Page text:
RAMSTEIN, Germany -- For centuries, head injuries have been a consequence of war and violence, sometimes leading to unexplained physical and behavioral changes in patients. Landstuhl Regional Medical Center's Traumatic Brain Injury and Rehabilitation Clinic hosted medical professionals during a three-day TBI Champion Training Conference at Ramstein Air Base, Germany, to standardize TBI clinical care by sharing knowledge, current recommendations and best practices.
According to the Defense and Veterans Brain Injury Center (DVBIC), a TBI is a blow or jolt to the head that disrupts the normal function of the brain. Severity is determined at the time of the injury and may be classified as mild, moderate or severe. Since 2000, more than 380,000 service members have sustained a TBI from various activities ranging from military training and sports activities to combat.
"The goal was to bring medical providers, nurses, and medics here and share TBI information with them," said Casey Becker, DVBIC regional education coordinator at LRMC. "We discussed TBI and why it's important in the military, the new information coming out about TBI, and acute concussion management so they can take it back to their clinics and share with their colleagues to standardize that TBI care."
The platform also introduced medical professionals to the most recent head injury assessment tool, the Military Acute Concussion Evaluation (MACE 2), a multimodal tool assisting providers in the assessment and diagnosis of concussion. The tool's effectiveness immediately after the time of injury can help medical professionals determine the severity of the concussion and the steps to take to optimize care, thereby increasing medical readiness for the combatant commands.
"Many people [at this conference] would be identified as the first person to see (potential TBI patients) in an emergency room, primary care clinic or urgent care clinic," said U.S. Air Force Capt. Philip Oro, family medicine physician, 86th Medical Group, Ramstein Air Base. "In (medical school) we learn to look at patients and determine sick versus not sick and that seems very black and white. The environment of learning in the last three days gave us what we needed to watch for and disposition patients to a higher level of care if needed."
Individuals between the ages of 18 to 24 are at the greatest risk for TBI since they are more likely to engage in high-risk activities, a demographic which represents 45 percent of today's active-duty force. Common symptoms of mild TBIs include headaches, sleep disturbances, dizziness, balance problems, nausea, fatigue, visual disturbances (blurred vision, double vision), light or noise sensitivity, cognitive changes, and emotional changes. The DVBIC research portfolio includes robust studies examining the effects of brain injury and exposure, as well as ways to support individuals in recovery.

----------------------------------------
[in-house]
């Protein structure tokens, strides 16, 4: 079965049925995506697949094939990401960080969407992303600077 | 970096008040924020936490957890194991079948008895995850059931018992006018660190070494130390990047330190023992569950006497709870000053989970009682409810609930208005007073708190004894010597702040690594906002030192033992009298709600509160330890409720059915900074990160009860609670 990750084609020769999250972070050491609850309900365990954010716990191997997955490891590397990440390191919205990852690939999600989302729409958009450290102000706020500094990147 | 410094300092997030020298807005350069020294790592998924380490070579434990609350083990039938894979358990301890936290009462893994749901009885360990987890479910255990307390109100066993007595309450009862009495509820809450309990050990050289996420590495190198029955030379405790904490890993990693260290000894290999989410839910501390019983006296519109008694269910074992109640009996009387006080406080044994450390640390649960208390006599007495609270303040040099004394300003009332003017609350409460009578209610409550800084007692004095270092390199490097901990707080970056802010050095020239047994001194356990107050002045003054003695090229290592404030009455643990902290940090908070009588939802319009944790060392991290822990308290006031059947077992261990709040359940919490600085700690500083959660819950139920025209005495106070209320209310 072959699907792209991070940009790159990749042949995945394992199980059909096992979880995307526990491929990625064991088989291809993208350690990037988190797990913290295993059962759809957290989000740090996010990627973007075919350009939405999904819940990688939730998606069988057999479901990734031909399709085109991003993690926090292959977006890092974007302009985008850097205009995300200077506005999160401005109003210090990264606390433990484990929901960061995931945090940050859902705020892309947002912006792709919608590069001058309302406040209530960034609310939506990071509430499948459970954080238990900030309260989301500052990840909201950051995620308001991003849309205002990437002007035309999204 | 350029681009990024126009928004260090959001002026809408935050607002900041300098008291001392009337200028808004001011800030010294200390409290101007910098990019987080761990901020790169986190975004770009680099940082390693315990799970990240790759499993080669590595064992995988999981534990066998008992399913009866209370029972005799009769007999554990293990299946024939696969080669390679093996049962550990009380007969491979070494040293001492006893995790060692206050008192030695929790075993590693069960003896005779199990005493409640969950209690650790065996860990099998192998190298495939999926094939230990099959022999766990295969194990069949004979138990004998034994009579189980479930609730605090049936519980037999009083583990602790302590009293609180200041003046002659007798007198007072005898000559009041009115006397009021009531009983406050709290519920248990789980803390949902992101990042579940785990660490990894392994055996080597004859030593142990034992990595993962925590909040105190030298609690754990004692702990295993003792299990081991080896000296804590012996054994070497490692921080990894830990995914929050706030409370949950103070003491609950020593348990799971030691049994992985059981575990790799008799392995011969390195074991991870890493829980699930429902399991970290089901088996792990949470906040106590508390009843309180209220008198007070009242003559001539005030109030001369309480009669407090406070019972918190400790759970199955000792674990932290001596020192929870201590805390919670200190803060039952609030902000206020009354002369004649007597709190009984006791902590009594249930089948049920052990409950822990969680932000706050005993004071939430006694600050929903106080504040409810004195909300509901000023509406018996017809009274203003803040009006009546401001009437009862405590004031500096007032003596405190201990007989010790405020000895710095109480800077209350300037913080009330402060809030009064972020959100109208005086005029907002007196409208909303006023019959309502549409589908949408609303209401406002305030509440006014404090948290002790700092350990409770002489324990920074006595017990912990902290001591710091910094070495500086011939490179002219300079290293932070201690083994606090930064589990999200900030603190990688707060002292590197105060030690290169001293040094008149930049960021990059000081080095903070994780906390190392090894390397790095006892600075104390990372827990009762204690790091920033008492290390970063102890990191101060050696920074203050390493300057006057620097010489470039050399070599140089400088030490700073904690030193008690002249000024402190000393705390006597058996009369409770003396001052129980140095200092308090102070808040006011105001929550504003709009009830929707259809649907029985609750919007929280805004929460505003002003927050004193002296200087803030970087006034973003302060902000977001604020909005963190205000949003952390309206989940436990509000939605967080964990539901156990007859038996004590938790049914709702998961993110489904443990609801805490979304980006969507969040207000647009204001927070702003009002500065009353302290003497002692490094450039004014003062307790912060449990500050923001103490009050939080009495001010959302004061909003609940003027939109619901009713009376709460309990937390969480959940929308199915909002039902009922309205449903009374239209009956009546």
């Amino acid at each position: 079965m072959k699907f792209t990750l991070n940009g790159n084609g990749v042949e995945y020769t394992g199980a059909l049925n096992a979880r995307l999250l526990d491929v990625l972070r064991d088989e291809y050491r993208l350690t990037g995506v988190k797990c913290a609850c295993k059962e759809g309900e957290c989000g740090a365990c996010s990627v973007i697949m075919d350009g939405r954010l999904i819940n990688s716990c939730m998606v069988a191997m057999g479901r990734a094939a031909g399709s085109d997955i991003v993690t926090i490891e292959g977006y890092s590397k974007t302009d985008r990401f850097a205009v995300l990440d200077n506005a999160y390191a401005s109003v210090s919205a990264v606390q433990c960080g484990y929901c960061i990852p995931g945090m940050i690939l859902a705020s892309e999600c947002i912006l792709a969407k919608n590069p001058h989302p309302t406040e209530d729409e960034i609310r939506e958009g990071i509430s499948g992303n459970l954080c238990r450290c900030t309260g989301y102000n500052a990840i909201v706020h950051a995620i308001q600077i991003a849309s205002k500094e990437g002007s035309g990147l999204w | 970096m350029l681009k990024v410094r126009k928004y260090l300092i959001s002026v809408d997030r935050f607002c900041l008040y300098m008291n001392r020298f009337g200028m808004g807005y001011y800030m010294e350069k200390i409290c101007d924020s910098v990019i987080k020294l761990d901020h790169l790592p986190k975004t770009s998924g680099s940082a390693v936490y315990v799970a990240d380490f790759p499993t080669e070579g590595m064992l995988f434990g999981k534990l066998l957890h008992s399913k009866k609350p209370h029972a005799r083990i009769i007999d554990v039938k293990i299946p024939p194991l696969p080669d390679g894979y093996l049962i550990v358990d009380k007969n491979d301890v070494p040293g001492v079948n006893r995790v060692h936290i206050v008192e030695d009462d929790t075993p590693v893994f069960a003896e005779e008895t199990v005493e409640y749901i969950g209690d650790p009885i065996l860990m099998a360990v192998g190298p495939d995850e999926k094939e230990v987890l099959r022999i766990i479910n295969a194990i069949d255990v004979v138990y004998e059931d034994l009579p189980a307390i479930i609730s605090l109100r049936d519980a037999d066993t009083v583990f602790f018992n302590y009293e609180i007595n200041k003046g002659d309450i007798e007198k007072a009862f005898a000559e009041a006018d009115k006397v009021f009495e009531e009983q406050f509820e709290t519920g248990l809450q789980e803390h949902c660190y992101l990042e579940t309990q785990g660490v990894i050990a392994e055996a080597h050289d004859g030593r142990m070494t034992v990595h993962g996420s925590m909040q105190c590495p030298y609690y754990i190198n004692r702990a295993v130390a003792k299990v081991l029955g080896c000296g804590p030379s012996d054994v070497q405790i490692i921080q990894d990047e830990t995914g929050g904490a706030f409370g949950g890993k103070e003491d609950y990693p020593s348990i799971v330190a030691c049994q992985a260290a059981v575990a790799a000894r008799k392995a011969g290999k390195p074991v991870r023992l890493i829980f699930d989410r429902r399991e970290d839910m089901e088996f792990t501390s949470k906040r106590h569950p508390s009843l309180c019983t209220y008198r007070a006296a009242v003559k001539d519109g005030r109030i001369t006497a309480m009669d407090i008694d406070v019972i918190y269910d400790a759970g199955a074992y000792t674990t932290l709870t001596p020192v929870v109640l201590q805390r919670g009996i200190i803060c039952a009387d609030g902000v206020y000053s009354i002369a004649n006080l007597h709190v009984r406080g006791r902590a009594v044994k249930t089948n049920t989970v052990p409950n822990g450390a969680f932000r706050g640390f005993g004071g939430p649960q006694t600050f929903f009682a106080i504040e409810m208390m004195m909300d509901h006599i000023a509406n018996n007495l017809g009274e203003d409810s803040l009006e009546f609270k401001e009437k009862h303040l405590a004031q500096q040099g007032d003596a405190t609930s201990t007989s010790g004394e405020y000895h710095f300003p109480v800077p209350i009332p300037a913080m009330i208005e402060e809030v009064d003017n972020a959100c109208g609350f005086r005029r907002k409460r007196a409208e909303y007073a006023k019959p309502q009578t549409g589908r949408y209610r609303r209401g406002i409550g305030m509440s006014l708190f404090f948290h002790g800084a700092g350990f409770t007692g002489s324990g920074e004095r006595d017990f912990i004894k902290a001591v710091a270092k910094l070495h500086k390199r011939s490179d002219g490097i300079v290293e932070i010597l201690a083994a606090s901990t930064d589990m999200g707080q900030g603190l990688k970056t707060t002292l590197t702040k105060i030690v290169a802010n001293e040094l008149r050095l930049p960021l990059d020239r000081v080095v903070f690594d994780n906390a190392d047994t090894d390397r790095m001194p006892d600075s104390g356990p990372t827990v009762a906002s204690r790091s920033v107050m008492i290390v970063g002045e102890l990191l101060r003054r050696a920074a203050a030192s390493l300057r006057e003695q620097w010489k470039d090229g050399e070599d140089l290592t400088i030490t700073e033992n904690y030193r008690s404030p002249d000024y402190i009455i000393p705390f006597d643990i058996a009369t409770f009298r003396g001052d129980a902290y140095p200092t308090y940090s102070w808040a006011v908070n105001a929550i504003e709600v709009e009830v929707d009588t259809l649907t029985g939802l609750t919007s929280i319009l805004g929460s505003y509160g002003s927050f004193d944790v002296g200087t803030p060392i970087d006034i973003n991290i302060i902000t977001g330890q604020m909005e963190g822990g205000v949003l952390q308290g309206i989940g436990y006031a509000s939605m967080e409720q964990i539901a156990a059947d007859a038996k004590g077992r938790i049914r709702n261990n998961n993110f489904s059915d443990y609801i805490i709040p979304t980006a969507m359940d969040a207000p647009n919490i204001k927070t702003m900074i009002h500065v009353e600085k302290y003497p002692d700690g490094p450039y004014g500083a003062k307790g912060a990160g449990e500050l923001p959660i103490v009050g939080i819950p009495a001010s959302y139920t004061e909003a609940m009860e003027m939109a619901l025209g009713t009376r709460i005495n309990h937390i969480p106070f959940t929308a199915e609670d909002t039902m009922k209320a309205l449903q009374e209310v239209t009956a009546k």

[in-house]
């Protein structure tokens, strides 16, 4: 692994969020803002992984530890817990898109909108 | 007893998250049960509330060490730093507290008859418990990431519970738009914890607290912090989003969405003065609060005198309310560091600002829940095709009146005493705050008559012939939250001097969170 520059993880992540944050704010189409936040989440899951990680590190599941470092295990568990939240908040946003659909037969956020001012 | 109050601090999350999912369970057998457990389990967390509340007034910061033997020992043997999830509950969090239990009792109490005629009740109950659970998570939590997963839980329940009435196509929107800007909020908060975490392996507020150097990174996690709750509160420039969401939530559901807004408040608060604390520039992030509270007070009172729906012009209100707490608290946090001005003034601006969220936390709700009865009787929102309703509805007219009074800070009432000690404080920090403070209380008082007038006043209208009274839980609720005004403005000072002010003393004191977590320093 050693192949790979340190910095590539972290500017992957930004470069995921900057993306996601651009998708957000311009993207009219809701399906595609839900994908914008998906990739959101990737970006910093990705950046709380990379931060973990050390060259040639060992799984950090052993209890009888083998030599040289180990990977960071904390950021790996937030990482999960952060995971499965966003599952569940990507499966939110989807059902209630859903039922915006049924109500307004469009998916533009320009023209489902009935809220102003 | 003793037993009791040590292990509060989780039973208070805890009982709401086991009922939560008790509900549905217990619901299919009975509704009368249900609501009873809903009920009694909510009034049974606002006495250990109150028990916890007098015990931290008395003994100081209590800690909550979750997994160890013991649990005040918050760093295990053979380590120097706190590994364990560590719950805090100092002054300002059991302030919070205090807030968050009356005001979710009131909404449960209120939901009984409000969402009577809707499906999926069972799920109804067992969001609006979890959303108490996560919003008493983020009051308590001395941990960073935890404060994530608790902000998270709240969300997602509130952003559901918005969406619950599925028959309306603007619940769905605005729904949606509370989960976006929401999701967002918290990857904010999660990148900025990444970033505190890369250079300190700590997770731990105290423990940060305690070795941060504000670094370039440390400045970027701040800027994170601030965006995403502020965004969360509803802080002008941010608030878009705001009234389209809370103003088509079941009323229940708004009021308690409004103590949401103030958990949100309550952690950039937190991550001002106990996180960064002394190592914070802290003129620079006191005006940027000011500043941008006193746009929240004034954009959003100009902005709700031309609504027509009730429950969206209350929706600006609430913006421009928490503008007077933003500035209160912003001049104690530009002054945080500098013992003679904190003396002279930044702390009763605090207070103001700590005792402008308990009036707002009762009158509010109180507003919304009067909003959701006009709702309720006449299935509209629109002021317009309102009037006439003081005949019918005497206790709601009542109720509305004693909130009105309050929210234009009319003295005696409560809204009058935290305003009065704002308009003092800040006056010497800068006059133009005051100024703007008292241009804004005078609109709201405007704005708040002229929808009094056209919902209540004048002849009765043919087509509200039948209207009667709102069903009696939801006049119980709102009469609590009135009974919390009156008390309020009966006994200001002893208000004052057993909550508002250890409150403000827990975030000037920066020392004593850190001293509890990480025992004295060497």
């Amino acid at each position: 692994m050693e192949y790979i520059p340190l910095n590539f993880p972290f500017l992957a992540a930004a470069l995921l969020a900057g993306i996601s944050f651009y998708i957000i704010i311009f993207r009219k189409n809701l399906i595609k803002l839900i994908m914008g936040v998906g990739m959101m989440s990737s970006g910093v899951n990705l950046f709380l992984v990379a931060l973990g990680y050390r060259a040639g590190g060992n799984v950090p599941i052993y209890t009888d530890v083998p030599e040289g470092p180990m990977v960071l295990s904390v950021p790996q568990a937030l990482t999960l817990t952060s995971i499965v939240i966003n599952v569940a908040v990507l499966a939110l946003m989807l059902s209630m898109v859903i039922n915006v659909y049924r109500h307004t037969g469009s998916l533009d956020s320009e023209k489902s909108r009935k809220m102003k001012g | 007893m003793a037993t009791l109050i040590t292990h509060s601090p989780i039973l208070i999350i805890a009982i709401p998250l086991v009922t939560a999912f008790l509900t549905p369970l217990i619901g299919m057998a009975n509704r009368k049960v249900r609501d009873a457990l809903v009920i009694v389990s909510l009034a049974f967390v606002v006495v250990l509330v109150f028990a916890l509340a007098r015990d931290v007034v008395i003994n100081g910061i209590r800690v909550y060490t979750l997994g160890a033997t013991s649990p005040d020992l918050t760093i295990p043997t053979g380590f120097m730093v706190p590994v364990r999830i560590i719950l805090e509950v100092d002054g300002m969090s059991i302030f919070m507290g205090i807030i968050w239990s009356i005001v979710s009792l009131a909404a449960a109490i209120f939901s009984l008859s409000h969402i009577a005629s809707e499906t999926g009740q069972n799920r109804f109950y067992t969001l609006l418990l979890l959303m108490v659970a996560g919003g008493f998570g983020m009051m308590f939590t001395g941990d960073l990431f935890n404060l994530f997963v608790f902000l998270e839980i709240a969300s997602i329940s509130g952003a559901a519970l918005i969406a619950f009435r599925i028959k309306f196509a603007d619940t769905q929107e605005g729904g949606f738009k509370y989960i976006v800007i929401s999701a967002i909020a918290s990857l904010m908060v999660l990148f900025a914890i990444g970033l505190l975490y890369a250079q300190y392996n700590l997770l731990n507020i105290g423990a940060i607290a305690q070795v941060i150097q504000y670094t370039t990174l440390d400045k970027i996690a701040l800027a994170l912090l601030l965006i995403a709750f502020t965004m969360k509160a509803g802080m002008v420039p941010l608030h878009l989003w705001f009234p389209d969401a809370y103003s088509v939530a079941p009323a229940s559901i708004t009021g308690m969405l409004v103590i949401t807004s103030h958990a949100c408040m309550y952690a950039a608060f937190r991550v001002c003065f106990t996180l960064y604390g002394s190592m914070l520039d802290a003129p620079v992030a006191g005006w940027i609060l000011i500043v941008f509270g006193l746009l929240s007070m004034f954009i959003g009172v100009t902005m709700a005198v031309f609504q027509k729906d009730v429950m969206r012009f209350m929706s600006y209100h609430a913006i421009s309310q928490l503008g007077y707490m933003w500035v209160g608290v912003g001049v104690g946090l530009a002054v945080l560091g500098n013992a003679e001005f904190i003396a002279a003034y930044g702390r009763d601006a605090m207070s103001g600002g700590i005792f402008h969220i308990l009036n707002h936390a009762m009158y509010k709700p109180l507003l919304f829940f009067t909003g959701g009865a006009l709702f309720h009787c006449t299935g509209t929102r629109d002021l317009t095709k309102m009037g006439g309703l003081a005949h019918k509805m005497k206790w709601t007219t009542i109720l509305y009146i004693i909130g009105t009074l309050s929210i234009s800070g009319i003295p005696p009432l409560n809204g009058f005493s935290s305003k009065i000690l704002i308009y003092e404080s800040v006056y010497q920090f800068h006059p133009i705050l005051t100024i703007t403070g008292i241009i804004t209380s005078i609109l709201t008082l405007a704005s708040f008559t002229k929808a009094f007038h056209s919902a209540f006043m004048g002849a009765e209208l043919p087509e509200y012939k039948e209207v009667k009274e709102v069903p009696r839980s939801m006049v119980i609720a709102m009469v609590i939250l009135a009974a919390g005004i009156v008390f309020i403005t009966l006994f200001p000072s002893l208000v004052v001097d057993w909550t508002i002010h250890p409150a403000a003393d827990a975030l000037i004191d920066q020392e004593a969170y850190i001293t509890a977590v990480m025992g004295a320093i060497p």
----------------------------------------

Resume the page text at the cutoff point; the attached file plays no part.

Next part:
"We're trying to make sure that all providers in all branches have an understanding of what to do and the resources available," said Becker, a native of Clinton, Missouri. "Providers are aware that TBIs and acute concussion are prevalent and even though it isn't in the news it impacts everyone."
Although combat-related TBIs have been publicized due to the wars in Afghanistan and Iraq, TBI is not uncommon in non-combat environments and can occur during regular daily activities.
The conference included discussions led by TBI experts on acute concussions, mindfulness-based interventions, neuropsychology, management of persistent post-concussive syndromes, sleep disruption, TBI research and future initiatives. Additionally, alternative treatment options were introduced, such as acupuncture for pain management and the role of occupational therapy in TBI rehabilitation. Attendees embodied all aspects of military medicine, including active-duty service members , civilians, and National Guardsmen, representing Department of Defense medical facilities across Europe and Western Asia.
"Last year we were in a base in eastern Turkey where there was nothing around. To talk to a specialist and get that help (for TBI), I had to call LRMC," said Oro, a Tucson, Arizona native. "Now having realized the types of resources out there through the conference, what websites are available, the clinical decision-making tools that are out there, it's just incredibly helpful to do exactly what's expected of me as a primary care doctor either in the acute or chronic period going forward."
Oro believes the information gained from the conference will not only help his ability to assess TBI severity, but encourage other medical professionals to utilize these tools to prevent delayed care.
"It's not just about me and my learning, it's about me going back to others and making sure they are on the same page. The medic can do point-of-care in the field, (diagnosing) takes 10 - 15 minutes and they'll get a full (evaluation to) identify if there are red flags and immediately consult a higher level of care or evacuate the patient if needed," said Oro. "Help and resources are available. The information will help make sure that the military personnel that I care for are more ready, capable and at their best to complete the mission, and if they're not, to identify it and get them the right care."